LOVELAND Gov. Jared Polis Wednesday reiterated his commitment to a renewable-energy future for Colorado, highlighting the devastating effect of climate change and ambitious goals to address the climate crisis.
Polis spoke at Net Zero Cities, a BizWest event conducted at the Ranch events complex in Loveland.
The state of Colorado really supports and applauds your deliberations, your conversations, your efforts, your vision for a net-zero economy, Polis told the audience. We see ourselves as a partner in helping you achieve that.
Confronting the climate crisis is one of our top priorities, Polis added, noting that two of Colorados largest industries agriculture and skiing/outdoor recreation are climate-dependent.
This is more than just an environmental issue, more than just a quality-of-life issue, Polis said. Its a bread-and-butter economic issue for the state of Colorado and our largest industries.
Polis noted that dependence on fossil fuels places Colorado at risk by factors beyond the states control, such as the Texas energy crisis of early 2021, when blackouts occurred during cold weather, with Texas not having ensured an adequate supply of natural gas.
The crisis caused surges in natural-gas prices beyond Texas, including Colorado.
Because of a circumstance totally beyond our control there were distortions in natural-gas prices across the region, Polis said, and many of those had to be passed along to consumers in Colorado. That was a major price that we paid because of not having energy independence.
Colorado has set ambitious goals for conversion to renewable sources of energy, including reaching 80% renewable energy by 2030 and 100% by 2040.
Were on the cutting edge in Colorado, of clean-energy policy, of achieving bold and ambitious goals, Polis said.
Polis said the goal of 100% renewable energy by 2040 is more in sight than ever before, particularly as there are new innovations and reduced costs in storage and other ways to do the load balancing thats needed from a lower-cost, renewable-energy grid.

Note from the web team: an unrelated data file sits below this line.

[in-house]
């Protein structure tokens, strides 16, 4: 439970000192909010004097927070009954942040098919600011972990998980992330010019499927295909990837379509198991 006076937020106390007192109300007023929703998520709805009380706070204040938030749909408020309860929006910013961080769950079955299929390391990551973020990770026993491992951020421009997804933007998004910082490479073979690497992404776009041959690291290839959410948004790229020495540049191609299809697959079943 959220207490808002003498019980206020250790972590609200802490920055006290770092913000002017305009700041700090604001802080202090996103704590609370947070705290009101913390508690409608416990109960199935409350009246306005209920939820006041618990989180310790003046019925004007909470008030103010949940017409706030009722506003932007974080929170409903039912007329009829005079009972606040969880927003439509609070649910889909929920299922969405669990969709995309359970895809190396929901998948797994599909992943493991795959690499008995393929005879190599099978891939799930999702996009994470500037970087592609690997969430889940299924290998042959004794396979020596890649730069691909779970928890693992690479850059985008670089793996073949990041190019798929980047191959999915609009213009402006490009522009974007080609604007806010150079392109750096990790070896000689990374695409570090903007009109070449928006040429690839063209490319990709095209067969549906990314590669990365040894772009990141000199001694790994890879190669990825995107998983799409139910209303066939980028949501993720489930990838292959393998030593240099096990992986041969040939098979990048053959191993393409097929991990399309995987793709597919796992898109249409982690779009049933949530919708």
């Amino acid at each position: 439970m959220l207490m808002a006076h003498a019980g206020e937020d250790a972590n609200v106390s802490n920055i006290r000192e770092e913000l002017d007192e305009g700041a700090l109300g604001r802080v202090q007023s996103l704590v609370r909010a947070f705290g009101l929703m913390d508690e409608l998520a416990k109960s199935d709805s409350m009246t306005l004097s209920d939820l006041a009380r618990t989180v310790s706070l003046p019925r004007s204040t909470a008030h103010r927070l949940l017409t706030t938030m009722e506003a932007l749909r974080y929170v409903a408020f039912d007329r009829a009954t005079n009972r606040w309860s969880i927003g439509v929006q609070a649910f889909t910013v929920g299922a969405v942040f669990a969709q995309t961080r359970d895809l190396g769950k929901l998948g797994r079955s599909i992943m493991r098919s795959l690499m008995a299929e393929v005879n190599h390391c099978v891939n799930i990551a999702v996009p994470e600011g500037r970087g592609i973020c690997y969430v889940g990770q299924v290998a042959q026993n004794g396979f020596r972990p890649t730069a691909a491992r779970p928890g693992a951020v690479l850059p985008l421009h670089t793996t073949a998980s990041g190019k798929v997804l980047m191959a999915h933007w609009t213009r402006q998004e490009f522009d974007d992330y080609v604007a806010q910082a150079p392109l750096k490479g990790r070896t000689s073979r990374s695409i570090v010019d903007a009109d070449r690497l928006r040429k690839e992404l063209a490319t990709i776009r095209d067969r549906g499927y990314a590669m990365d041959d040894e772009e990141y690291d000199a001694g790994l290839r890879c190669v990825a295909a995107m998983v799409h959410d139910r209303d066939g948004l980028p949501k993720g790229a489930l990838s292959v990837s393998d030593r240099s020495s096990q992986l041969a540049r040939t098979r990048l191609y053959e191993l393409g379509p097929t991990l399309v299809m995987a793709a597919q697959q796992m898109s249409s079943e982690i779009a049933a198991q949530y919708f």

One way for Colorado to reduce carbon emissions is by adoption of electric vehicles, Polis said. Rapid adoption of electric vehicles has already begun, with 13% of vehicles sold in Colorado in March being EVs. Polis also issued an executive order in 2019 to boost the states EV industry, including addition of charging stations and electrifying the states vehicle fleet.
He expressed support for local initiatives to promote solar gardens, increase efficiency of buildings and reduce carbon emissions at industrial sites, as well as collaborative efforts with Wyoming, Utah and New Mexico on the Western Inter-States Hydrogen Hub, which seeks funding from the U.S. Department of Energy for development of regional hydrogen hubs.
We can accelerate Colorados progress toward a sustainable, low-carbon future, Polis said, noting resources available at both the state and federal levels, including the recently passed Infrastructure Investment and Jobs Act.
This article was first published by BizWest, an independent news organization, and is published under a license agreement. 2022 BizWest Media LLC.